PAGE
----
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Short sold our home last year. We have forgiven debt on this

house and using the insolvency...
Short sold our home last year. We have forgiven debt on this house and using the insolvency form to lessen our liability. Do we qualify for and is it possible to "elect the Exclusion for sale of your main home"?
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10/15/2013
Richard
Richard, Tax Attorney
Category: Tax
Satisfied Customers: 56,030
Experience: 29 years of experience as a tax, real estate, and business attorney.
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Hi! My name is XXXXX XXXXX I look forward to helping you!

Was this debt that was forgiven used to purchase or improve your home? Thanks.
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Customer reply replied 4 years ago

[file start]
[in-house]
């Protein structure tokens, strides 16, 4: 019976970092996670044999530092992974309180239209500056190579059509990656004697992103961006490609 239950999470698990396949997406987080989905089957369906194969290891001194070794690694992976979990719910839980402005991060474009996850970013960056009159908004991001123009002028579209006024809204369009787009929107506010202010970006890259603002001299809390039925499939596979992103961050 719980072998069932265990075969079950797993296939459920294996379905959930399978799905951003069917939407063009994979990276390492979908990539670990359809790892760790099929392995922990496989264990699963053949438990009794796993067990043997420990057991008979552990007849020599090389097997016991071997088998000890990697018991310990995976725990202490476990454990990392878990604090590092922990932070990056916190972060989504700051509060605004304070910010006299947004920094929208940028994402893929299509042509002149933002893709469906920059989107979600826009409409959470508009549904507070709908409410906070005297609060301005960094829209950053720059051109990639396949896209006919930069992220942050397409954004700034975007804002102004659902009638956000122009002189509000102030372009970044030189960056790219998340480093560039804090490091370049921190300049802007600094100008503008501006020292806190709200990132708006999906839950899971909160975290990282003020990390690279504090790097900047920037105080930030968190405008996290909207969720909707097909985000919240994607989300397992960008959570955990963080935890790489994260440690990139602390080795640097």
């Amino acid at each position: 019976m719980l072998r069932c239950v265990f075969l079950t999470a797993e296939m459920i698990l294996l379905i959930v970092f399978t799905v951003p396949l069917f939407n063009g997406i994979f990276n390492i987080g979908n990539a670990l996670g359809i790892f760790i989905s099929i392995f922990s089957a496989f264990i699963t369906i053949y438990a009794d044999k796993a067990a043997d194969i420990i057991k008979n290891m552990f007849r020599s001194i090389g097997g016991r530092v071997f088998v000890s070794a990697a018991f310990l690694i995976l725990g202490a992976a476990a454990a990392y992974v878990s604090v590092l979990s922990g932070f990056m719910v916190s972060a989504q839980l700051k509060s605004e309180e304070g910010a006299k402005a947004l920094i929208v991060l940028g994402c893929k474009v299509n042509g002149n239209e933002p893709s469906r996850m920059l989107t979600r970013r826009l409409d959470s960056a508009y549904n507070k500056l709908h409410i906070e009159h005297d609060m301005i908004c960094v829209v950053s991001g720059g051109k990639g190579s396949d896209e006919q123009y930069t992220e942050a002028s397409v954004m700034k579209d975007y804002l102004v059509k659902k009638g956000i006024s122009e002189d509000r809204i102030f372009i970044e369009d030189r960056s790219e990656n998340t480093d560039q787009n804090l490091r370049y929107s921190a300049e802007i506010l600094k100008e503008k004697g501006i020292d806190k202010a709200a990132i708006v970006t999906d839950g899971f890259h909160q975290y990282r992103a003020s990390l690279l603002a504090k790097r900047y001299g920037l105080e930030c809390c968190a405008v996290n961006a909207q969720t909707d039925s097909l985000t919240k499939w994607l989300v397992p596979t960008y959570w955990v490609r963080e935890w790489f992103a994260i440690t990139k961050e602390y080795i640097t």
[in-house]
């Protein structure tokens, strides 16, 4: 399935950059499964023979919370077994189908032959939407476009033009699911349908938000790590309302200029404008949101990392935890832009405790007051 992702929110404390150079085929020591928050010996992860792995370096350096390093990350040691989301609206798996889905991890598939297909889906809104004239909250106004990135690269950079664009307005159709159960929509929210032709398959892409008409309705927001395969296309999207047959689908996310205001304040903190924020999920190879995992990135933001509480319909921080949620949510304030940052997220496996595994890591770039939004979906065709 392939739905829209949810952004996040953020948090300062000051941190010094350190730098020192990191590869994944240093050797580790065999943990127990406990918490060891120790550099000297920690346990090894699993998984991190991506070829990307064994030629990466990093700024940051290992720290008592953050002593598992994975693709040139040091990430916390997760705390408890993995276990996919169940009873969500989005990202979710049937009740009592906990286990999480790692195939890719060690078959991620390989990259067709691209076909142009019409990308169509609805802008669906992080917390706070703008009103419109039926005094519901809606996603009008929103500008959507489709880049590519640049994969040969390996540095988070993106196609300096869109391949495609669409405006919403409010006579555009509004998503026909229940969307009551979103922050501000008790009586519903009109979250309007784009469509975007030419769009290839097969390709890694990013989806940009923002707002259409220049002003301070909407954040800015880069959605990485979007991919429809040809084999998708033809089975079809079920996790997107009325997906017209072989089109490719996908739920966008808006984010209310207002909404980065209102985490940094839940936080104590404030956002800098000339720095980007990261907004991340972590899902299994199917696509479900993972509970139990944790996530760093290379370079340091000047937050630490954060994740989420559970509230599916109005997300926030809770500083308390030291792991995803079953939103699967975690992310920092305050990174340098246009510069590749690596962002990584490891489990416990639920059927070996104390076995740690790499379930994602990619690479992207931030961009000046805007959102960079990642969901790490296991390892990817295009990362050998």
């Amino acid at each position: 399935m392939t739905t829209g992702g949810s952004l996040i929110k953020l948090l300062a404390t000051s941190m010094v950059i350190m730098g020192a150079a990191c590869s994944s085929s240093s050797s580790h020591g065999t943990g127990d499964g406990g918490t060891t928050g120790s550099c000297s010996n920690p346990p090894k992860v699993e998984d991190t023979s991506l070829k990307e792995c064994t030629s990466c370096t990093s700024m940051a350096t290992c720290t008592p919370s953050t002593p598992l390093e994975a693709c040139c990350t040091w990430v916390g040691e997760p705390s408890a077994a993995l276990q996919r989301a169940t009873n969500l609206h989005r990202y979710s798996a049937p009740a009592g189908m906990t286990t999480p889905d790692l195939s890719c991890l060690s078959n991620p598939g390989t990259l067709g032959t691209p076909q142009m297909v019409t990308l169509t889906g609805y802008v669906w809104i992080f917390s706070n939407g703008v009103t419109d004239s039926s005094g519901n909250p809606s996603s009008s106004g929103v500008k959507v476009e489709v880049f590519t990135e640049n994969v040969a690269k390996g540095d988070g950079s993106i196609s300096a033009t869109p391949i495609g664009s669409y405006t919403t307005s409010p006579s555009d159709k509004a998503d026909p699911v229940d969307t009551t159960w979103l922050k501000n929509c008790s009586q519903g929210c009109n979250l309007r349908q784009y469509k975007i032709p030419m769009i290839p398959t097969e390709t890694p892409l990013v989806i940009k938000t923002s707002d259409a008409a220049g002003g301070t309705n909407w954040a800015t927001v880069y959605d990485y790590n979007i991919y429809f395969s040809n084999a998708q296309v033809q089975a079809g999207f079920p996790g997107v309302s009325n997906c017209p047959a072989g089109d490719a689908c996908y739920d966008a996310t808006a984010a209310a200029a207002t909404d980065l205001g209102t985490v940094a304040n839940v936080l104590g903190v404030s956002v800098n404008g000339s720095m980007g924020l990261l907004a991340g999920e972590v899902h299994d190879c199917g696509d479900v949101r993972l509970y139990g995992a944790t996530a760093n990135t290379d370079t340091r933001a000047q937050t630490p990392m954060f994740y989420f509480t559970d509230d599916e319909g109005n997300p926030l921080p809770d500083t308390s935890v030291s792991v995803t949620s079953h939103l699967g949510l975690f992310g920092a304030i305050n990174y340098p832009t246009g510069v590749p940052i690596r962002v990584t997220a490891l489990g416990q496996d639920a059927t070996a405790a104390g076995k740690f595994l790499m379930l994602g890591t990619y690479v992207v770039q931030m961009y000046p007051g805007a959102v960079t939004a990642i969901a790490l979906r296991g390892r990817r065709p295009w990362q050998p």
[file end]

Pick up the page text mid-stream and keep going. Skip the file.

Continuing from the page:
It was a HELOC loan. We used $100k for improvements, but the remaining amount for other purchases $135k. We were forgiven $183k.

Customer reply replied 4 years ago

Thank you, XXXXX XXXXX a HELOC loan. We used $100k for improvements. the remaining $135k for other purchases. We were forgiven $183.5k.

Thanks for your reply. With regard to the insolvency exclusion, you qualify if immediately before the forgiveness your liabilities exceeded your assets. To help you calculate this, you would use IRS Publication 4681 which you can find at http://www.irs.gov/pub/irs-pdf/p4681.pdf .